Spe­cial pro­vi­sions to level the play­ing field

The Weekend Australian - - THE NATION - STEFANIE BALOGH

South Aus­tralian schools will be­come the first in the na­tion to gain greater au­ton­omy in how they man­age the use of spe­cial pro­vi­sions to help level the ed­u­ca­tion play­ing field for fi­nal-year stu­dents with a dis­abil­ity.

Stu­dents sit­ting the Year 12 South Aus­tralian Cer­tifi­cate of Ed­u­ca­tion, the state-based equiv­a­lent of NSW’s Higher School Cer­tifi­cate or the Vic­to­rian Cer­tifi­cate of Ed­u­ca­tion, will no longer be re­quired to take ex­tra tests to as­sess whether they are el­i­gi­ble for spe­cial pro­vi­sions.

In­stead, pro­vi­sions that are al­ready de­ter­mined and ap­proved by schools on a case-by-case ba­sis for school-based as­sess­ments will be used for their ex­ter­nal ex­ams. Spe­cial pro­vi­sions are used in all states and ter­ri­to­ries and in­clude mi­nor ad­just­ments such as en­abling vi­sion-im­paired stu­dents to use an en­larged exam paper, or giv­ing other stu­dents ex­tra read­ing or writ­ing time, and rest breaks for stu­dents with is­sues such as pain, anx­i­ety dis­or­der or con­cen­tra­tion dif­fi­cul­ties.

“We want to give every stu­dent the op­por­tu­nity to suc­ceed in their school ca­reer,’’ SA Ed­u­ca­tion Min­is­ter Su­san Close said.

“No stu­dent should be dis­ad­van­taged in any way from tak­ing part in their SACE sub­jects and as­sess­ments be­cause of dis­abil­ity or im­pair­ment.’’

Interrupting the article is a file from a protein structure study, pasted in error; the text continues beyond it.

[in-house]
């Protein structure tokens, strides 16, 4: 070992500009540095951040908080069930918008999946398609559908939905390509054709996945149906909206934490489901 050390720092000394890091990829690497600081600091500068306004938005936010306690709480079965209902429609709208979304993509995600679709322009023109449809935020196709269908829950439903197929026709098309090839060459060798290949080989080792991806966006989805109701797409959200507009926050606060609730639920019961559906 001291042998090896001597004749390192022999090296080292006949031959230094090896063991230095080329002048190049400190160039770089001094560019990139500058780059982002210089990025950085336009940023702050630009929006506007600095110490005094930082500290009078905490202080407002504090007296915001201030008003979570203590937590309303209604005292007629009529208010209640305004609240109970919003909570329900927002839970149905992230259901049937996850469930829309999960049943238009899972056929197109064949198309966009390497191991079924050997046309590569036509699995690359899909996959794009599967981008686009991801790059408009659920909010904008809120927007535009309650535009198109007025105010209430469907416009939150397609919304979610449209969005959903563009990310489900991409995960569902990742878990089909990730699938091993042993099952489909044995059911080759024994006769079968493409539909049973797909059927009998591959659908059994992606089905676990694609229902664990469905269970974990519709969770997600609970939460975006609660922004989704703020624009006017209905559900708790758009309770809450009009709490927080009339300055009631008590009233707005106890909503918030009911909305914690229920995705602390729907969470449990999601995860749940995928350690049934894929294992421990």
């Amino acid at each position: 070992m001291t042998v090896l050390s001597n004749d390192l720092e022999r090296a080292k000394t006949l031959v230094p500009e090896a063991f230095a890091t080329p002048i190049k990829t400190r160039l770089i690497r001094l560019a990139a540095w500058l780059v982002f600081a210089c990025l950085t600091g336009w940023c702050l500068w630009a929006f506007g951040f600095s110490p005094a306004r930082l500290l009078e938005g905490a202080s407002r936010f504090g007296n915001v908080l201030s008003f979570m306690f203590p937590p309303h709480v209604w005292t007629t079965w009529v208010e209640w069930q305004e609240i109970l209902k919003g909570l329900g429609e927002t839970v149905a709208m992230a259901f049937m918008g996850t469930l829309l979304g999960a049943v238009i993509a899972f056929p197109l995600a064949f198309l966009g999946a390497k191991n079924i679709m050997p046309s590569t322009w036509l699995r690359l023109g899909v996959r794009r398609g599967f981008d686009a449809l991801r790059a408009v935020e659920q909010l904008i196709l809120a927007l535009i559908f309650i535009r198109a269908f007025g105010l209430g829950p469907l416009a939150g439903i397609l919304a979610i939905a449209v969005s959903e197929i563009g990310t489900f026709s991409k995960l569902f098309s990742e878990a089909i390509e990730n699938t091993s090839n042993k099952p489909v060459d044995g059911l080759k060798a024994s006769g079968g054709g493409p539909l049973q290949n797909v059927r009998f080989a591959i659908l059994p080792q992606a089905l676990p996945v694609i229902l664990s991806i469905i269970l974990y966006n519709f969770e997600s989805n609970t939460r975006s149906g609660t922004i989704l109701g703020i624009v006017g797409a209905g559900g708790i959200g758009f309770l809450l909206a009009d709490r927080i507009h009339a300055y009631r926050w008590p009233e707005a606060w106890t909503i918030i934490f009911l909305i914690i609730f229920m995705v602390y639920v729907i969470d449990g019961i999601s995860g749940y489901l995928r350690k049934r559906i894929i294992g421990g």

South Aus­tralian schools will have greater au­ton­omy to man­age the pro­vi­sion re­quire­ments for SACE stu­dents with a phys­i­cal dis­abil­ity, vi­sion im­pair­ment, hear­ing im­pair­ment, med­i­cal con­di­tion, psy­cho­log­i­cal dis­or­der or spe­cific learn­ing dis­or­der.

“These changes will not only em­power schools to de­ter­mine and im­ple­ment spe­cial pro­vi­sions re­quire­ments for el­i­gi­ble stu­dents, but also help to al­le­vi­ate un­nec­es­sary stress for stu­dents and their fam­i­lies,’’ Ms Close said.

South Aus­tralia is the first ju­ris­dic­tion to make the change.

Cal­lum McBrearty, 18, a Year 12 stu­dent at Ade­laide’s Un­ley High School who will sit his SACE this year, said the high­lights of his time at Un­ley had been the friend­ships and op­por­tu­ni­ties: “The friend­ships made, I will never forget, be­tween both stu­dents and teach­ers, as well as the sup­port staff from the Link room who kept me go­ing.’’

Un­ley’s act­ing deputy princi- pal Richard Whaites said “it is vi­tal for Cal­lum to have spe­cial pro­vi­sions to com­plete his SACE (and) fully par­tic­i­pate in a par­tic­u­lar as­sess­ment type. In this case it is writ­ten ex­am­i­na­tions where Cal­lum can be pro­vided the use of a scribe, some ex­tra time and rest breaks.”

Jan Ray­mond, act­ing chief ex­ec­u­tive of the SACE board, said: “Spe­cial pro­vi­sions are vi­tal be­cause they help to en­sure all SACE stu­dents can un­der­take as­sess­ments in fair and com­pa­ra­ble con­di­tions. These changes al­low for im­proved con­ti­nu­ity and con­sis­tency be­tween class­room and as­sess­ment.”

KELLY BARNES

Cal­lum McBrearty with school co-or­di­na­tor Kate Williams

Newspapers in English

Newspapers from Australia

© PressReader. All rights reserved.